As Alex Pigot, a scientist at University College London and co-author, told a New York Times reporter, “For a long time things can seem OK and then suddenly they’re not. Then, it’s too late to do anything about it because you’ve already fallen over this cliff edge.”

Recent coral bleaching events suggest that ecosystem collapse in tropical oceans may already be underway. Photo by ARC Centre of Excellence licensed under CC BY-ND 2.0.

The study, published in Nature earlier this month, examined more than 30,000 species on land and in water to determine when climate change would dramatically reduce population levels and what the pace of those changes would be. The scientists identified the hottest temperature that a species is known to have survived and then projected when that temperature would be reached under different emissions scenarios.

The bad news? Abrupt collapse of tropical ocean ecosystems could begin “before 2030” and “spread to tropical forests and higher latitudes by 2050” at the current rate of emissions. On the other hand, if global warming stays below 2 degrees C, the number of species endangered would decline by 60 percent and the number of ecosystems exposed to catastrophic collapse would be limited to less than 2 percent.

The benefits of what one of the researchers called “early and rapid action” on limiting greenhouse gas emissions could hardly be clearer. The extinction of vast swaths of species upon which human survival depends would be avoided, although many people and species would still be vulnerable.

If you see a parallel here to the coronavirus crisis, you’re not alone. Early and rapid action, where it has taken place, has saved thousands of lives. But in those parts of the world that waited too long, once the infections took hold and multiplied  exponentially, it was too late and disaster ensued

So what will it be? Do we take the necessary steps now and prevent the collapse of the ecosystems that keep us alive or do we continue to avoid making the hard decisions and fall off the cliff edge? It’s a stark and unavoidable choice. The one positive thing that could come from the current pandemic, an event that has taken nearly 165,000 lives so far and inflicted widespread economic suffering, would be the wisdom sufficient to make the right choice about the future of our planet.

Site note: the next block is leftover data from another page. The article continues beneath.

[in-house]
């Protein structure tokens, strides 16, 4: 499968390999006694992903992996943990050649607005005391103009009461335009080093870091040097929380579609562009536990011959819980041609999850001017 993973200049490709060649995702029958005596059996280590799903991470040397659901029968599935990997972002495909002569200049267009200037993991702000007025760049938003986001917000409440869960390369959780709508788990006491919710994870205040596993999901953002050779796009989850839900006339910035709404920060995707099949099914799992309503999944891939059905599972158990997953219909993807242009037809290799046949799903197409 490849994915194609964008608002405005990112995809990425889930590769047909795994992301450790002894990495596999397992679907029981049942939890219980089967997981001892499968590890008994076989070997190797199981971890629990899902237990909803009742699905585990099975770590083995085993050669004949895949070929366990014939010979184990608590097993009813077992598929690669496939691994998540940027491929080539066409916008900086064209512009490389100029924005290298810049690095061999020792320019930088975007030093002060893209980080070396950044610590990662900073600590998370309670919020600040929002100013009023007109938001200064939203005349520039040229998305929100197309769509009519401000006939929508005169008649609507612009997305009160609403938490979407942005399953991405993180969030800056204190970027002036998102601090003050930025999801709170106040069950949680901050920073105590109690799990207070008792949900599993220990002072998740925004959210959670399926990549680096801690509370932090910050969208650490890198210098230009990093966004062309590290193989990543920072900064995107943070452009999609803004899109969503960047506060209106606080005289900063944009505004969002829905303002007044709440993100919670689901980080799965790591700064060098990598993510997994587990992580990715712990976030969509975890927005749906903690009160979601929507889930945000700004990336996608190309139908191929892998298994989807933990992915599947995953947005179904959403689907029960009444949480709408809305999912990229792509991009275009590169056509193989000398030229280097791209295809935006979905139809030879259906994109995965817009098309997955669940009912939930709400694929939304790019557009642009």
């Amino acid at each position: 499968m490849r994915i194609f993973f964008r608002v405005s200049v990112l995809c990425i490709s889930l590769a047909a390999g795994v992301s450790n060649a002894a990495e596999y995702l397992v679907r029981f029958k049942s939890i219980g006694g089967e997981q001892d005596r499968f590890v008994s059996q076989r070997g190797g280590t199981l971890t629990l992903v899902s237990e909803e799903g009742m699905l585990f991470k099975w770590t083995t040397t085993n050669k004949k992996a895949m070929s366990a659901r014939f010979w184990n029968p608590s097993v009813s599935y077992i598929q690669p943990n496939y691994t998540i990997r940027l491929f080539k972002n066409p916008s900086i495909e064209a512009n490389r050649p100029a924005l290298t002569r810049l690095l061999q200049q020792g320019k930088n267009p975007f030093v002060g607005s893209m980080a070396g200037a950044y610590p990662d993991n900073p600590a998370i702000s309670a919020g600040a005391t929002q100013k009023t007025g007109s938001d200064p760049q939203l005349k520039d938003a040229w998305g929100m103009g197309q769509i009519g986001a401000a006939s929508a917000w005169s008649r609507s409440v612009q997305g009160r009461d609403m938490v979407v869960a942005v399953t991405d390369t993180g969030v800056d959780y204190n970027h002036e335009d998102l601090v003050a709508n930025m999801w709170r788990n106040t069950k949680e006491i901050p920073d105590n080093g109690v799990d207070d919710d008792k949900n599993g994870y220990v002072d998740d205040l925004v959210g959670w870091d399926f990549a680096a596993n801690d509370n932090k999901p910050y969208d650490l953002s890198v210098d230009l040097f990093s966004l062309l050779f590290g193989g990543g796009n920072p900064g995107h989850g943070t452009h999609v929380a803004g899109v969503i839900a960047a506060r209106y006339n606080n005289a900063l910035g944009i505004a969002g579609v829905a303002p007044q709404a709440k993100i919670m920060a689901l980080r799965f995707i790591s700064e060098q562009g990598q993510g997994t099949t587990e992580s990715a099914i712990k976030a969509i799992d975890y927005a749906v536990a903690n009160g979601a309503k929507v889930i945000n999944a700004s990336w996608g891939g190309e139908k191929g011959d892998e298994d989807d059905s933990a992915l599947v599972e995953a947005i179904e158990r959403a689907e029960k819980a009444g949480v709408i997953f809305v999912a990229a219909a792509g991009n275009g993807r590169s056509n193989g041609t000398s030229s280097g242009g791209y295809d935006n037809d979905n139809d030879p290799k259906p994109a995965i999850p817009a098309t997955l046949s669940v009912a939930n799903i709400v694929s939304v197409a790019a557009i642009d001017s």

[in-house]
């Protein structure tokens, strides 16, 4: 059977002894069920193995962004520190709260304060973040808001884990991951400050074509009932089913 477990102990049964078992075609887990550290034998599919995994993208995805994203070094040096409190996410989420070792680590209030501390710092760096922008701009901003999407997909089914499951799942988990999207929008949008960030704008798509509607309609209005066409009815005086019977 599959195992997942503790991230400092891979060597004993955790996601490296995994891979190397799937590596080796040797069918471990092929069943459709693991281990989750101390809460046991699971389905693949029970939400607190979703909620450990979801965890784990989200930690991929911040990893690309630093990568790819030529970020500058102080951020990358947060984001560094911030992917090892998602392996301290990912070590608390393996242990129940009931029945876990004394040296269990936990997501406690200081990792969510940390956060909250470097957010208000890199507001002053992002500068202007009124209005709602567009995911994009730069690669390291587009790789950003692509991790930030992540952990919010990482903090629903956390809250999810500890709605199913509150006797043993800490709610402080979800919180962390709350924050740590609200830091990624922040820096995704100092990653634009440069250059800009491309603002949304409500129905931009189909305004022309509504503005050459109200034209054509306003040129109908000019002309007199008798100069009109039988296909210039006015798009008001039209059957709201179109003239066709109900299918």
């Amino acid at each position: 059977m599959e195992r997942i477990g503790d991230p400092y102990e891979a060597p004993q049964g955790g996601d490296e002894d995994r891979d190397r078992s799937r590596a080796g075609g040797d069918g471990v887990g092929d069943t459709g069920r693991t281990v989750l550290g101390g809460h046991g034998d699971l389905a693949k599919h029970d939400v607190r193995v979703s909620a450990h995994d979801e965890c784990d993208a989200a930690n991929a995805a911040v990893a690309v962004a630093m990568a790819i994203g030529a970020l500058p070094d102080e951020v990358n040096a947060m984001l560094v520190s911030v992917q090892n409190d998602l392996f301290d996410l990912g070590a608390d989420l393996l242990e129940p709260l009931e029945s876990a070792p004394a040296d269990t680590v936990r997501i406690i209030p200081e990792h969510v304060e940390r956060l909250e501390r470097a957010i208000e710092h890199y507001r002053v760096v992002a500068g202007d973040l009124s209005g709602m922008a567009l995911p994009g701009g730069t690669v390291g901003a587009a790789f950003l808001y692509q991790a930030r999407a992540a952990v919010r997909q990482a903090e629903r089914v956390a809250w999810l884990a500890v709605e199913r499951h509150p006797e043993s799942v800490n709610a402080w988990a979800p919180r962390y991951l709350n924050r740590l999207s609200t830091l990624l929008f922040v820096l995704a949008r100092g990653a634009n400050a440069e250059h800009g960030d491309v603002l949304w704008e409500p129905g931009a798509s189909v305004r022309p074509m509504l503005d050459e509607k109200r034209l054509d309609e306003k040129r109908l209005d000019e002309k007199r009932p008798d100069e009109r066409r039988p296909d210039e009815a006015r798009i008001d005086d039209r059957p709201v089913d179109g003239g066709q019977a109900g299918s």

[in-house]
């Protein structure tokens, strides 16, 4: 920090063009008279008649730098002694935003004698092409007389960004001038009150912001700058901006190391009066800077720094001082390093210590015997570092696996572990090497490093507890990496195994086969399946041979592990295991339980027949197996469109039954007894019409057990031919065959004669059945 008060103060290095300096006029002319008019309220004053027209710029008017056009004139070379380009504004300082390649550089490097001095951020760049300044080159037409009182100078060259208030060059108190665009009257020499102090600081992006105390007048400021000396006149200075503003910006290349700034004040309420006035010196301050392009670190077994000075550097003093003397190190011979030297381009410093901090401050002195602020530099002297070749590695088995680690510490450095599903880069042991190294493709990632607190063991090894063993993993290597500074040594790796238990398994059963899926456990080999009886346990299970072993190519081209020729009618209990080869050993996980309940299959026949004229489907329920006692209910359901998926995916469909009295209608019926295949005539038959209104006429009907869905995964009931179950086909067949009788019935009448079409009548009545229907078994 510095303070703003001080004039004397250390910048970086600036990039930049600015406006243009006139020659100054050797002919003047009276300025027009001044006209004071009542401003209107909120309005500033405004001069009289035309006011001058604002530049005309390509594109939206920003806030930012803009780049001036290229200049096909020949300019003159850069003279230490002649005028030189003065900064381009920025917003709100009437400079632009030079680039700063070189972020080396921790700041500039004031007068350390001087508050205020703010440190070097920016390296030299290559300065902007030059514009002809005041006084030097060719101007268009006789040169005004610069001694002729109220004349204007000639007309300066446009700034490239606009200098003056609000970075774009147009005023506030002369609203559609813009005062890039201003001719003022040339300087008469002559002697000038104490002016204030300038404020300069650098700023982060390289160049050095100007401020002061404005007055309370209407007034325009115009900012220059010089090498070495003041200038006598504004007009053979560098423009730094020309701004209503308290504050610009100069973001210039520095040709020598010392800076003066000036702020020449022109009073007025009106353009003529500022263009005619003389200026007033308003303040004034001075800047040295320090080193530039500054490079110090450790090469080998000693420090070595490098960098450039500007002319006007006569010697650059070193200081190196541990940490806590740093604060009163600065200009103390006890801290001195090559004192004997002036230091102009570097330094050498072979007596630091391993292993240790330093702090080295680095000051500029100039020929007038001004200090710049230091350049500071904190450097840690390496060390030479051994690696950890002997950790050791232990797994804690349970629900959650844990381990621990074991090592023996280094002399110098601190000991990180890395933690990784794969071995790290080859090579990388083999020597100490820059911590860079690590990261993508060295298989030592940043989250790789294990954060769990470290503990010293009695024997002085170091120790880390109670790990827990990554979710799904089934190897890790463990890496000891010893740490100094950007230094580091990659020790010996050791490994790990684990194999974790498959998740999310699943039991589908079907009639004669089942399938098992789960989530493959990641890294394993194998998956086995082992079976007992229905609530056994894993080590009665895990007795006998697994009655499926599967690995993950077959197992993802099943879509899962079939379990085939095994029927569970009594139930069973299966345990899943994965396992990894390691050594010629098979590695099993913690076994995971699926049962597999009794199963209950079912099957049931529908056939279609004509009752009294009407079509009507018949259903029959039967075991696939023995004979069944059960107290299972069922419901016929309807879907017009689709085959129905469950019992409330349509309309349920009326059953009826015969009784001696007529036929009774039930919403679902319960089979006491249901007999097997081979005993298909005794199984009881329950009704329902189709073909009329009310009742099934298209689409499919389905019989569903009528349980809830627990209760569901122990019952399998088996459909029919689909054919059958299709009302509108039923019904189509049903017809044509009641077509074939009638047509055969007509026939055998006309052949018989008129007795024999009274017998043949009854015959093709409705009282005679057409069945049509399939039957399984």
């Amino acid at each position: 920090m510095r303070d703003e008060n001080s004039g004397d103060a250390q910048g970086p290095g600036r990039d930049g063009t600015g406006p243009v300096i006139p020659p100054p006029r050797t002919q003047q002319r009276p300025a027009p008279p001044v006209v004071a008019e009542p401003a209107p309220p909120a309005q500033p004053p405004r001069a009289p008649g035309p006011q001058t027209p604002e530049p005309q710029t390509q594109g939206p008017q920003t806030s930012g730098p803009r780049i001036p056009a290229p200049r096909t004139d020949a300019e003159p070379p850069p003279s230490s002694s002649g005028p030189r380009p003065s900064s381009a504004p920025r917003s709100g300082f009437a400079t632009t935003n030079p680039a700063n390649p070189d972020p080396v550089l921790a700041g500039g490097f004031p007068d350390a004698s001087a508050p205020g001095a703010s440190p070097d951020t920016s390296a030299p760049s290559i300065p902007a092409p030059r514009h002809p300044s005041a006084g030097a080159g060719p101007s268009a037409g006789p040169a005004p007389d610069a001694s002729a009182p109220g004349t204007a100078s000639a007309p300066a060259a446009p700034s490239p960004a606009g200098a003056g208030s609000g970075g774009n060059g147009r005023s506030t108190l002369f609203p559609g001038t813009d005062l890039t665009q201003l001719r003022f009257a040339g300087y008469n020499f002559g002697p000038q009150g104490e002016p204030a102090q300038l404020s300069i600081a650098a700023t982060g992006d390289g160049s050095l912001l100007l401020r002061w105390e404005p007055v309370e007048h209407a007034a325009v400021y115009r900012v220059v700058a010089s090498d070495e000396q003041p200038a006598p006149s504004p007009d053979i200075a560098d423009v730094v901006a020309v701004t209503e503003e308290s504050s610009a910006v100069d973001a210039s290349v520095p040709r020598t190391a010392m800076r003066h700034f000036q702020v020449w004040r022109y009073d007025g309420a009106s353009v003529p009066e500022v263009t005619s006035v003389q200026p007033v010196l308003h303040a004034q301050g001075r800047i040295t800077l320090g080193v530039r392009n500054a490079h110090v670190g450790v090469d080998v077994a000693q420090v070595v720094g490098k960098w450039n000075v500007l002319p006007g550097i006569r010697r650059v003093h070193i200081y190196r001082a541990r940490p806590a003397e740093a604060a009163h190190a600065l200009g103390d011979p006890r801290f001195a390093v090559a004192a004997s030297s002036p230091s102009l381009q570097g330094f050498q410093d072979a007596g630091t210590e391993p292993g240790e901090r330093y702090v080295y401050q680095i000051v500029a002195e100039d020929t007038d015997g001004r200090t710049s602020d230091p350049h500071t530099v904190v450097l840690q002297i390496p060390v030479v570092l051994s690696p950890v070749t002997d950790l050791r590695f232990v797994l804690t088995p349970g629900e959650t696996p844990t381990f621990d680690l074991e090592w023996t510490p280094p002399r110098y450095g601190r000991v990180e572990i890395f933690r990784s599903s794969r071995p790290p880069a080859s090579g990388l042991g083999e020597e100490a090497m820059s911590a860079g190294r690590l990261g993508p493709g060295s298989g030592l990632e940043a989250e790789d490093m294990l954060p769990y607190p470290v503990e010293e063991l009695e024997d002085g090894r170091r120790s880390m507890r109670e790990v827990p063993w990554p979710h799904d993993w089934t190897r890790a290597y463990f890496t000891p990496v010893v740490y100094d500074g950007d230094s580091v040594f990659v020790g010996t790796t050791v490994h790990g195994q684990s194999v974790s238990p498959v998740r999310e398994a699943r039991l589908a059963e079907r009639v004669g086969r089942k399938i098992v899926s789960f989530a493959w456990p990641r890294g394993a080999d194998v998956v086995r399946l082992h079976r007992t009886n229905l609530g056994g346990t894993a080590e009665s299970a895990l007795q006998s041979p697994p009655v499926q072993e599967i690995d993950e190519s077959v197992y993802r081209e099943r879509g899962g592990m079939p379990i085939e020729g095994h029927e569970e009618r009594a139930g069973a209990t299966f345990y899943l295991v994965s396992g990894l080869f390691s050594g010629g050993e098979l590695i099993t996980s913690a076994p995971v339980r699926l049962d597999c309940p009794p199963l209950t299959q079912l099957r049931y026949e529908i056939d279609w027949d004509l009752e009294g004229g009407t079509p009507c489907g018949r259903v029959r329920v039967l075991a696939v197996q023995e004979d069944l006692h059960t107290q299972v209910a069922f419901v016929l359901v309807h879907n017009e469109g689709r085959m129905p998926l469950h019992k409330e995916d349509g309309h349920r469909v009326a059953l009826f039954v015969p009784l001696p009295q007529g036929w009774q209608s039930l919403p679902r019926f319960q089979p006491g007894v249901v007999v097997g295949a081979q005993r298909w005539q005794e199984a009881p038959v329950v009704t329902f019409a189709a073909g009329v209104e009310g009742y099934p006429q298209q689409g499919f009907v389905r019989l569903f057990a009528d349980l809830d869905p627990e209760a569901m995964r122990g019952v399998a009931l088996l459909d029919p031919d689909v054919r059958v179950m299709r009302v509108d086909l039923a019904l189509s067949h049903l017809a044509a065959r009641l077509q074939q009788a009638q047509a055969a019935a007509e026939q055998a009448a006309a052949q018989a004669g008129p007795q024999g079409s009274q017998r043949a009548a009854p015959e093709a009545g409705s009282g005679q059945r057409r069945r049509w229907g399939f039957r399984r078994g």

Coronavirus and the Climate Crisis

The sudden appearance and rapid spread of the coronavirus is an unsettling reminder of how chaotic and uncertain the world can be. Seemingly out of the blue, this new and deadly virus is upending life across the globe — the latest reports identify almost 50 countries that have confirmed cases of infection.

In China, the epicenter of the outbreak, manufacturing, construction, and other economic activities have dramatically slowed down and even come to a halt, while air travel in the country has decreased by 70 percent. As a result, China’s carbon dioxide emissions over the past three weeks have declined by 25 percent.

A significant majority of American voters now support the Green New Deal.

It’s hard to escape the feeling that a similar unraveling of daily life is what the climate emergency has in store for us. The sense of foreboding is palpable. The fragility of modern life, its dependence on complex webs of supply chains, intricate social systems, infrastructure, and technology: all of it is up for grabs as we confront an epic series of disasters.

“Not all that long ago,” David Wallace-Wells observed this week, “climate change was a story unfolding only in the future tense.” Now, though, it has come “roaring into the present with a terrifying fury.” The incineration of one quarter of Australia’s forests in a single fire season underscores his point.

The ravages of climate destabilization, of course, are not confined to environmental destruction. Rising sea levels, extended droughts, flash floods, and wild fires are perhaps its most obvious manifestations. But less visible developments such as malaria, malnutrition, and heat stress will just as surely cause death and misery for millions of people as the climate crisis accelerates. If only global warming could inspire the kind of collective action that our fear of epidemics does.

More than ever, we need to remember that our fates as individuals and nations are intertwined. The poorest countries, as well as the most marginalized communities in the developed world, will continue to find themselves exposed disproportionately to the havoc that is underway. Just as doctors and nurses are rushing forward into the fray to care for patients struck down by COVID-19, the more fortunate among us need to act with a keen awareness that we are all in this together. It’s not just a question of morality; the survival of human civilization depends on it. In the words of Dr. Martin Luther King, Jr., “We are caught in an inescapable network of mutuality, tied in a single garment of destiny.”